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Examination of the distribution of the bioreductive drug AQ4N and its active metabolite AQ4 in solid tumours by imaging matrix-assisted laser desorption/ionisation mass spectrometry

By S. J. Atkinson, P. M. Loadman, C. Sutton, L. H. Patterson and M. R. Clench


<p>AQ4N (banoxatrone) (1,4-bis-{[2-(dimethylamino-N-oxide)ethyl]amino}-5,8-dihydroxyanthracene-9,10-dione) is an example of a bioreductive prodrug in clinical development. In hypoxic cells AQ4N is reduced to the topoisomerase II inhibitor AQ4 (1,4-bis- {[2-(dimethylamino)ethyl]amino}-5,8-dihydroxyanthracene-9,10-dione). By inhibition of topoisomerase II within these hypoxic areas, AQ4N has been shown to sensitise tumours to existing chemo- and radiotherapy treatments. In this study the distribution of AQ4N and AQ4 in treated H460 human tumour xenografts has been examined by imaging matrix-assisted laser desorption/ionisation mass spectrometry. Images of the distribution of AQ4N and AQ4 have been produced that show little overlap. The distribution of ATP in the tumour xenografts was also studied as an endogenous marker of regions of hypoxia since concentrations of ATP are known to be decreased in these regions. The distribution of ATP was similar to that of AQ4N, i.e. in regions of abundant ATP there was no evidence of conversion of AQ4N into AQ4. This indicates that the cytotoxic metabolite AQ4 is confined to hypoxic regions of the tumour as intended.</p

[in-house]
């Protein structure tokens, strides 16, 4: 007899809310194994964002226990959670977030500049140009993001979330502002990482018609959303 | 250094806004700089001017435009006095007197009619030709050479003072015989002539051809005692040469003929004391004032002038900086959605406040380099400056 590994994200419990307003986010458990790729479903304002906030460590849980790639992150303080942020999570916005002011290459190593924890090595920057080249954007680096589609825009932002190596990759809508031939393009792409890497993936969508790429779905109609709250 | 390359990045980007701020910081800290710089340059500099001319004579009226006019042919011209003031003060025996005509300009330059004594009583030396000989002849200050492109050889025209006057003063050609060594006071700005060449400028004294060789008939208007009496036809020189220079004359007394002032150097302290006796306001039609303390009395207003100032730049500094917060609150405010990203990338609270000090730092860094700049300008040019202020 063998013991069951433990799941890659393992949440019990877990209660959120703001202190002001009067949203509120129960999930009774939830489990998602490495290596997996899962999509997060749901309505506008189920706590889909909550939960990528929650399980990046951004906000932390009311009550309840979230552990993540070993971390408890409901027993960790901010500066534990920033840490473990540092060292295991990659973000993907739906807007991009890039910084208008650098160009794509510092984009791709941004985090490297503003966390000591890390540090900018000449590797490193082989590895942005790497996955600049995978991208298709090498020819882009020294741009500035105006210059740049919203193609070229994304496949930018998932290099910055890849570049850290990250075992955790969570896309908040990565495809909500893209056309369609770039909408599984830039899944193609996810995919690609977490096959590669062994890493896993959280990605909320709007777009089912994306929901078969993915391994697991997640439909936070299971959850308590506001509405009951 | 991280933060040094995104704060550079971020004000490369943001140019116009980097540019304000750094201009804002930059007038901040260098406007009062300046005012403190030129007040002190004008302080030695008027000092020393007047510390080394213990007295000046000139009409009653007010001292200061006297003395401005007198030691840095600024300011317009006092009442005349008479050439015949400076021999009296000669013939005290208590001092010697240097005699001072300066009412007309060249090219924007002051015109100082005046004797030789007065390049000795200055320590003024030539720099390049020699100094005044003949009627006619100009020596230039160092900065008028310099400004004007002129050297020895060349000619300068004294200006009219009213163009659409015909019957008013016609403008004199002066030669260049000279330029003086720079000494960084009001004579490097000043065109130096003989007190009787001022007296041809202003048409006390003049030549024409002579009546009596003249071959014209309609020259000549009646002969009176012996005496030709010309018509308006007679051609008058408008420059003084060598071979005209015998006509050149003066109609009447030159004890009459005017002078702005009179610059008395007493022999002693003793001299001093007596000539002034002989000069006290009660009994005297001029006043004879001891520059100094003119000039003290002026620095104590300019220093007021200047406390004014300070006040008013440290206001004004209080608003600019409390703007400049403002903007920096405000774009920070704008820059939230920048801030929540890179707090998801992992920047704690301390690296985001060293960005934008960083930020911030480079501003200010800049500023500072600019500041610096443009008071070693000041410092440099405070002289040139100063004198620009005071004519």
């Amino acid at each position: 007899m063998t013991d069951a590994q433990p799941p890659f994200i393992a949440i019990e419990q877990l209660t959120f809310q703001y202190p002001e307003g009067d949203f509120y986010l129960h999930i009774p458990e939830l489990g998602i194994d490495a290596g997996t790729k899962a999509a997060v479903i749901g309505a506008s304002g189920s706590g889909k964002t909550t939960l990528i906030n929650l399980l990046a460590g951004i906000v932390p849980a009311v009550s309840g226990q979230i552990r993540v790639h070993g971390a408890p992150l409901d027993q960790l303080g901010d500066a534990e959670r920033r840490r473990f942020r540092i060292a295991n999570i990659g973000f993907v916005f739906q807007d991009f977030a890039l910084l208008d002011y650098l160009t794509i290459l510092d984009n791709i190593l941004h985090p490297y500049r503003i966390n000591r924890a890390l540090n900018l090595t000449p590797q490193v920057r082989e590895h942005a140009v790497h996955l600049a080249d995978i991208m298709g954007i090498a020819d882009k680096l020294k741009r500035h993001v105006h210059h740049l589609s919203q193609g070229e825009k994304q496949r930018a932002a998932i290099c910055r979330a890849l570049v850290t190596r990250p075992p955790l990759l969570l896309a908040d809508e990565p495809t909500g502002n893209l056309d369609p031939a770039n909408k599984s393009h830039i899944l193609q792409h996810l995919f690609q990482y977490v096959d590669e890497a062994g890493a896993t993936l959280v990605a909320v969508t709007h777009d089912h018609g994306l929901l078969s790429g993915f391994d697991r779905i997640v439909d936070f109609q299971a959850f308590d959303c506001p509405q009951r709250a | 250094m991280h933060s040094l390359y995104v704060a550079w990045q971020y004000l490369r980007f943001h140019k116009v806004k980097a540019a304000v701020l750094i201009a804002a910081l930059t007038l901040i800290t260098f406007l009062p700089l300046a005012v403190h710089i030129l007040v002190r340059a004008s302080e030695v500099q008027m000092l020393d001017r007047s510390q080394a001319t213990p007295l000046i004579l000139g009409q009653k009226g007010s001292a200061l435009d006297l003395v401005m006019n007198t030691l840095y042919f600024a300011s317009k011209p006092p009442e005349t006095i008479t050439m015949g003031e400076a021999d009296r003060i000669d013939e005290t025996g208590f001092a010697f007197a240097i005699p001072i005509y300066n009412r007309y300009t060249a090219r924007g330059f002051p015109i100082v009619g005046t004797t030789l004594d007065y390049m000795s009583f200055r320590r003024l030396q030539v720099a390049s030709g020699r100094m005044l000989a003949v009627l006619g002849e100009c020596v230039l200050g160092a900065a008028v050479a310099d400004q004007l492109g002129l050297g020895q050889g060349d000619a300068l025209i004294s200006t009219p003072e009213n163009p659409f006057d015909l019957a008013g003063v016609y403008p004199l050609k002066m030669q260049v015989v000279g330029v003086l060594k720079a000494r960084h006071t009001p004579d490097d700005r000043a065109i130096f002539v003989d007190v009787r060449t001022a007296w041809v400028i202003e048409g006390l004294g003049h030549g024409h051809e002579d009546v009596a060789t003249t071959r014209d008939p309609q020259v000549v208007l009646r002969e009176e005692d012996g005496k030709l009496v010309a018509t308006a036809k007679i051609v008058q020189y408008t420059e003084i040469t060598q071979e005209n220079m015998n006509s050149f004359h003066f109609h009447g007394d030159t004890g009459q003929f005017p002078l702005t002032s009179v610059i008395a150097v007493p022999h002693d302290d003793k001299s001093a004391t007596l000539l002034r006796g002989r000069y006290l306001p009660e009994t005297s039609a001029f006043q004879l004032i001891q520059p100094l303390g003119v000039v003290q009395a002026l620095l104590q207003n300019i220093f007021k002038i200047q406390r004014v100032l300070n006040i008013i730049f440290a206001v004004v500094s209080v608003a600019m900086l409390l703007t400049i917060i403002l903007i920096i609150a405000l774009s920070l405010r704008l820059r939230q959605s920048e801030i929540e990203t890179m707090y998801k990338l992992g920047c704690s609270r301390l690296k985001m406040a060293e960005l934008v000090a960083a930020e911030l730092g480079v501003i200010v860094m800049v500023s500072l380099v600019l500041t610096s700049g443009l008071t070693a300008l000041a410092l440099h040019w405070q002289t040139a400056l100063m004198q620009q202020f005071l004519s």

Year: 2007
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